iv. REASONING: Avoiding discomfort of addressing unpopular viewpoint is not sufficient. Does not relate to regulation of clothing, aggression, disruption, or even demonstrations. It's a PURE kind of PASSIVE speech. No evidence of interference. Does not intrude on WORK OF SCHOOLS OR RIGHTS OF OTHERS. Class was not disrupted and no threat of violence. Any departure from may cause trouble. Any variation from majority may inspire fear. Any words that deviate may start a distrub. Our Constitution tolerates those risks. Did not prohibit all political stuff. People can wear Iron Cross. Clearly here it was VP.
d. FRASER: Can regulate vulgar lewd obscene language (on school campus and offensiveness determined by LANGUAGE used not ideas conveyed)
i. FACTS: D delivered a speech nominating a fellow student for student elective office. 600 students, many were 14, attended assembly. Fraser described candidate using an explicit sexual metaphor. Teacher told him speech was inappropriate and he shouldn't continue since there would be severe consequences. He was suspended and removed from list of candidates for graduation speaker.
ii. REASONING: it is an appropriate function of public school to prohibit use of vulgar and offensive terms. Education is not confined to books. There are lessons in civil mature conduct. Speech was "acutely insulting to teenage girl students." Could be damning to less mature audience and they being to struggle with adulthood. Some students were bewildered. School acted within permissible authority. UNLIKE TINKER, not VP. FA does not prevent schools from determining that to permit vulgar and lewd speech would undermine school's basic education mission. No place for sexually explicit monologue.
iii. Pervasive sexual innuendo in Fraser's speech was plainly OFFENSIVE to both teachers and students. Basically, students were unsuspecting captive audience.
e. HAZELWOOD: Schools can regulate speech at sponsored events where there is the imprimatur of the school. Restriction must be related to pedological concerns.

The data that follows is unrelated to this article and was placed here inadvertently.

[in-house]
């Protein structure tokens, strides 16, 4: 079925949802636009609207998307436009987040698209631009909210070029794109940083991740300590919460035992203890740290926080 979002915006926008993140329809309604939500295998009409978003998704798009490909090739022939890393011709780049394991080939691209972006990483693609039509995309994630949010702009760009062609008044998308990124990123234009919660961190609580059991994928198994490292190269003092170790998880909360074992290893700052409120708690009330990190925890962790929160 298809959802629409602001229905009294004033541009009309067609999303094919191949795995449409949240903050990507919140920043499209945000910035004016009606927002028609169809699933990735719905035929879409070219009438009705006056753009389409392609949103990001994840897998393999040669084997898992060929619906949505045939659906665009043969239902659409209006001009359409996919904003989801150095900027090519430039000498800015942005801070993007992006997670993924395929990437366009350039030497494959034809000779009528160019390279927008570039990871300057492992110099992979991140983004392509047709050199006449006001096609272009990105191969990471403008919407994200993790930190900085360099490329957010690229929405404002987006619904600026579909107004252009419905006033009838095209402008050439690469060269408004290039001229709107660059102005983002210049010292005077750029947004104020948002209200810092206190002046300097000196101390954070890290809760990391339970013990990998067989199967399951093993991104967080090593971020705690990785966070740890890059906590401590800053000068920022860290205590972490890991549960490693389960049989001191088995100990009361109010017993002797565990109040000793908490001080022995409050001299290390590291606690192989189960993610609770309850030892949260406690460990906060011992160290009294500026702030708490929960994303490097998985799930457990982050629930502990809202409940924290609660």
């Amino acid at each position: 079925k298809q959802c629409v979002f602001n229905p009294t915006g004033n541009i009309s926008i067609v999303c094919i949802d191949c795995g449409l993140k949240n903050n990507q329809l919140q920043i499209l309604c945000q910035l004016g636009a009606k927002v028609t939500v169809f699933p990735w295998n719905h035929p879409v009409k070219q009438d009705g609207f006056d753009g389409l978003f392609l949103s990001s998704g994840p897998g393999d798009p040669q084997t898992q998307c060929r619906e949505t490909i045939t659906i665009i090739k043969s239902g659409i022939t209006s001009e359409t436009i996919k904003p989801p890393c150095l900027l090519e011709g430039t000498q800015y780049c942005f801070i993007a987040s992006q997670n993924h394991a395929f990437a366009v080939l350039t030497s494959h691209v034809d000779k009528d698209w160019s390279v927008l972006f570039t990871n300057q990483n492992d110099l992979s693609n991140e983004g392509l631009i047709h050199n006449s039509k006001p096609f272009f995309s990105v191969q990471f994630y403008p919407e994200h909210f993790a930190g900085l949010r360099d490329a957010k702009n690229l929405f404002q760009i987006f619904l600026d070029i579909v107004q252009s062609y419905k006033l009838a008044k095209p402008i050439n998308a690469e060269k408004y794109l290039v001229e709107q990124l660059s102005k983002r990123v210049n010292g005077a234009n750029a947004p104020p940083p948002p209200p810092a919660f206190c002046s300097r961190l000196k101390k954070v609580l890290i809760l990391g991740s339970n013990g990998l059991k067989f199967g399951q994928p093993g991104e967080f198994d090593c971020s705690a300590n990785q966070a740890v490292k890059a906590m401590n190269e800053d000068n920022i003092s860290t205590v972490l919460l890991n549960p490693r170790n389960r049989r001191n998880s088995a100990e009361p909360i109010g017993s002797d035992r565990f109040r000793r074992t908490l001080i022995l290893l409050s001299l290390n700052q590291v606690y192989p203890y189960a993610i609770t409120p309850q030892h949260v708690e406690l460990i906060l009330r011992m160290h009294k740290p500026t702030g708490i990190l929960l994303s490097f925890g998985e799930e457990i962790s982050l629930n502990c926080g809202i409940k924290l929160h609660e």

i. FACTS: Students were staff members of Spectrum, the school newspaper. They contend that school officials violated FA rights by deleting two pages from articles. You had to submit page proofs to Principal. One of the stores deal with pregnancy, sexual activity, and birth control. Other dealt with divorce. Principal argue that people were identifiable from the text. Principal also argue parents should have been given opportunity to respond.
ii. REASONING: Question between tolerance and PROMOTION (here publishing) is different than in tinker. These activities can be categorized as part of school curriculum. Can exercise greater control to assure participants learn whatever lessons activity is designed to teach and not be exposed to inappropriate material and that views are not ERRONEOUSLY attributed to the school. CAN REFUSE TO SPONSOR DRUG OR ALCOHOL USE, IRRESPOSNSIBLE SEX, or conduct inconsistent with CIVILIZED SOCIAL ORDER. Principal acted reasonable. There is enough identifying info. Not sufficiently sensitive to privacy of boyfriends and parents, no opportunity to consent.
f. MORSE: Pro-drug speech can be restricted. Can ban speech reasonable viewed as promoting drug use so long as political commentary (about drug use) is not punished.
i. FACTS: Olympic Torch Relay passed through on way to Utah. Principal decided to permit staff and students to participate in Relay as a CLASS TRIP. As torchbearers passed by, P unfurled a banner said Bong HiTS 4 JESUS. D demanded banner be taken down. All but P complied. Say violate Board Policy regarding advocating substances that are illegal to MINORS. Students attending class trips live by same rules. Bong hits obviously referred to marijuana.